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Players Tour Online 1 Day 2 Metagame Breakdown

June 14, 2020
Tobi Henke

Players are of course divided when it comes to the question of including Limited in a big event. But there is one advantage about all rounds being Standard: we get much more reliable data. Here it is.

Archetype Day 1 # Day 1 % Day 2 # Day 2 % Conversion
Temur Reclamation 79 40.51% 44 45.83% 55.70%
Jund Sacrifice 30 15.38% 17 17.71% 56.67%
Bant Ramp 17 8.72% 12 12.50% 70.59%
Sultai Ramp 14 7.18% 7 7.29% 50.00%
Mono-Red Aggro 11 5.64% 4 4.17% 36.36%
Mono-Green Monsters 3 1.54% 3 3.13% 100.00%
Esper Control 3 1.54% 2 2.08% 66.67%
Gruul Aggro 4 2.05% 2 2.08% 50.00%
Azorius Control 12 6.15% 1 1.04% 8.33%
Mardu Knights 4 2.05% 1 1.04% 25.00%
Temur Adventure 3 1.54% 1 1.04% 33.33%
Boros Cycling 2 1.03% 1 1.04% 50.00%
Four-Color Ramp 1 0.51% 1 1.04% 100.00%

Overall, 49.2% of the original attendees advanced to the second day. This is the baseline by which to judge the various archetypes' conversion rates. As you can see, major archetypes like Temur Reclamation, Jund Sacrifice, and especially Bant Ramp all outperformed the field. Of course, the resulting metagame share of 45.8% Temur Reclamation continues to raise eyebrows. Esper Control also overperformed, although the sample size doesn't quite suffice to make a definite judgment. The same goes for Mono-Green Monsters — however, three out of three players making the cut is undeniably impressive.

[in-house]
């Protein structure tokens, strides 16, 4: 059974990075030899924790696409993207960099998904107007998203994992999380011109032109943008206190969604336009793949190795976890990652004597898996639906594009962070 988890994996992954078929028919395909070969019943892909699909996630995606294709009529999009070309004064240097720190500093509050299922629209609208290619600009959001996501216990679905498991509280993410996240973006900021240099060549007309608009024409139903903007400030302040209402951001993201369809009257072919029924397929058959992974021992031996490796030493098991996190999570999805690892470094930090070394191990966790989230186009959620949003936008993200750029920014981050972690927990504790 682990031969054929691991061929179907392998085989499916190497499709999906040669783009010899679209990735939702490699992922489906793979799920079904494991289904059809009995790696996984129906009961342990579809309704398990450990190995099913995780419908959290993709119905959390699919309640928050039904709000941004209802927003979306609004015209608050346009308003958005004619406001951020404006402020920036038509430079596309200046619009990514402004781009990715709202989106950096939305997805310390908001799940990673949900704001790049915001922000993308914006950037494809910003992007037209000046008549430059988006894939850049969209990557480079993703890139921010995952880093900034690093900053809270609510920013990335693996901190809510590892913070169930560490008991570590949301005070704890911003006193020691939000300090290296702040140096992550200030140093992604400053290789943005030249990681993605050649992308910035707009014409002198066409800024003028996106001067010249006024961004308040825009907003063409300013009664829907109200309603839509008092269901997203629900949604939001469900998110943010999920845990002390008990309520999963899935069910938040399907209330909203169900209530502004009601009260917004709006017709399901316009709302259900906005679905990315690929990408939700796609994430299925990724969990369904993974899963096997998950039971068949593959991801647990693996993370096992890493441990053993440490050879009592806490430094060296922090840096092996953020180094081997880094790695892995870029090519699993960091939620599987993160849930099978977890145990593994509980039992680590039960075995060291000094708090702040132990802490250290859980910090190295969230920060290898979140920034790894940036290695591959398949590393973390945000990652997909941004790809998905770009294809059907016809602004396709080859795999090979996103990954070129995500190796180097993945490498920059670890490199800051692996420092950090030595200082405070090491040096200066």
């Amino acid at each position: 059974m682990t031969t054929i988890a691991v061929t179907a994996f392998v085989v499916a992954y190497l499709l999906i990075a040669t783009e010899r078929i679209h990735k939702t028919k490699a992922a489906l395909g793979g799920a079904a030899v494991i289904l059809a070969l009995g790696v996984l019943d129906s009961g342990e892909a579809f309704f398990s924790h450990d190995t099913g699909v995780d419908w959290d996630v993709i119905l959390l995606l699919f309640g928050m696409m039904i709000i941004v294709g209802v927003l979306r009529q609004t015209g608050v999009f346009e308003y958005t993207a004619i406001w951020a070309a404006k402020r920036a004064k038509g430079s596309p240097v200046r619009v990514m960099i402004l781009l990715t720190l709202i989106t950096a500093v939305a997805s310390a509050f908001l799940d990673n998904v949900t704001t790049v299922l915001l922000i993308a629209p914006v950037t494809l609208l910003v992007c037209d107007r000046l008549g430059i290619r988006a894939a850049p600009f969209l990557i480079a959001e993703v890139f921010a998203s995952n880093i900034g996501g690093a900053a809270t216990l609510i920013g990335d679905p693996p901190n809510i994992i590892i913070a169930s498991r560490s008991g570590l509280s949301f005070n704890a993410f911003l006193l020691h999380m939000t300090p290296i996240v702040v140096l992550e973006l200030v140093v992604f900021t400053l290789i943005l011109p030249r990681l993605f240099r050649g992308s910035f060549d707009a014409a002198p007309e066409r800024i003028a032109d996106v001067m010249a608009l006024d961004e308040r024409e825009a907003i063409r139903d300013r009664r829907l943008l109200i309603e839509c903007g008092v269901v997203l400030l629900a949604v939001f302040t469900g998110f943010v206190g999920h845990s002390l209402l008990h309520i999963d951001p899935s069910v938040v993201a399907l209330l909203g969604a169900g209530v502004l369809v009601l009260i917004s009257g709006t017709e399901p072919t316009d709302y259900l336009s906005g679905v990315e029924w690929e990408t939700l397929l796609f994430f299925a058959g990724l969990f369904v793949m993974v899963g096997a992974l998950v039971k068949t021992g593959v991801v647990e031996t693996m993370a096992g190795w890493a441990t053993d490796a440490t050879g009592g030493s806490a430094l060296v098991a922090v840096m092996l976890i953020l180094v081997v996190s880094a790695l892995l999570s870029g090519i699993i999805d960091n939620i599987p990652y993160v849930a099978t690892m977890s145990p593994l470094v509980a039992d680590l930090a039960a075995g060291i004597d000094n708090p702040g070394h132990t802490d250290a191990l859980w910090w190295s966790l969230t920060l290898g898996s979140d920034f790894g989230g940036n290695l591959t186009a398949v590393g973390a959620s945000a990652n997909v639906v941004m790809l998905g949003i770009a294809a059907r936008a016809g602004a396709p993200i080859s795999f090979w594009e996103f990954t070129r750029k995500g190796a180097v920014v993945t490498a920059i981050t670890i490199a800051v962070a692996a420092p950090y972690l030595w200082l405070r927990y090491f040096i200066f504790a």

On the other end of the spectrum, Mono-Red Aggro and particularly Azorius Control delivered the poorest performances at the most reliable sample size. Also, some archetypes that multiple people entered into Day 1 left us overnight: everyone who chose to ran Simic Mutate, Dimir Control, and Rakdos Sacrifice failed to reach the requisite record of 5-4 or better. The original singletons, a group including Izzet Burn, Grixis Sacrifice, Four-Color Winota, and Simic Flash, were all eliminated too ...

Except, this isn't quite true. There was one singular deck that we missed. We had originally misidentified Alexander Gordon-Brown's Four-Color Ramp as Esper. The news became quite relevant with our look at conversion rates, because 100% of all players running the deck qualified for the second day. Apologies. We clearly didn't mean to bury this story. In fact, we want to highlight it! Here's what Gordon-Brown, a semifinalist at Grand Prix Brussels in 2018, had to say about his design:

Alexander Gordon-Brown took his brew to Day 2



"On the deck's genesis, I built it shortly after Ikoria came out, and played an early version to a strong finish in the first MagicFest Online weekly with the set. It developed into something I thought was clearly-favored against Reclamation and the other tricolor piles, but weak to Lukka and aggro, so I largely shelved it until the ban announcement.

"This weekend I expected little aggro and a lot of Reclamation, so it seemed good again. The mana can really hurt against aggro, but if you can shock freely then you get to draw on a stronger card pool than both Sultai (you get Teferi), Bant (you get Thought Erasure), and Esper (you get Growth Spiral/Uro). And none of those combinations get Mythos of Nethroi, which is a very strong catch-all, protecting Teferi from Sharks and answering Reclamations.

"So far I'm 8-3; I lost the first two rounds to aggro decks (Mardu Knights and Mono-Green), which almost derailed my weekend, but since then I'm 4-1 against Reclamation and 4-0 against everything else."

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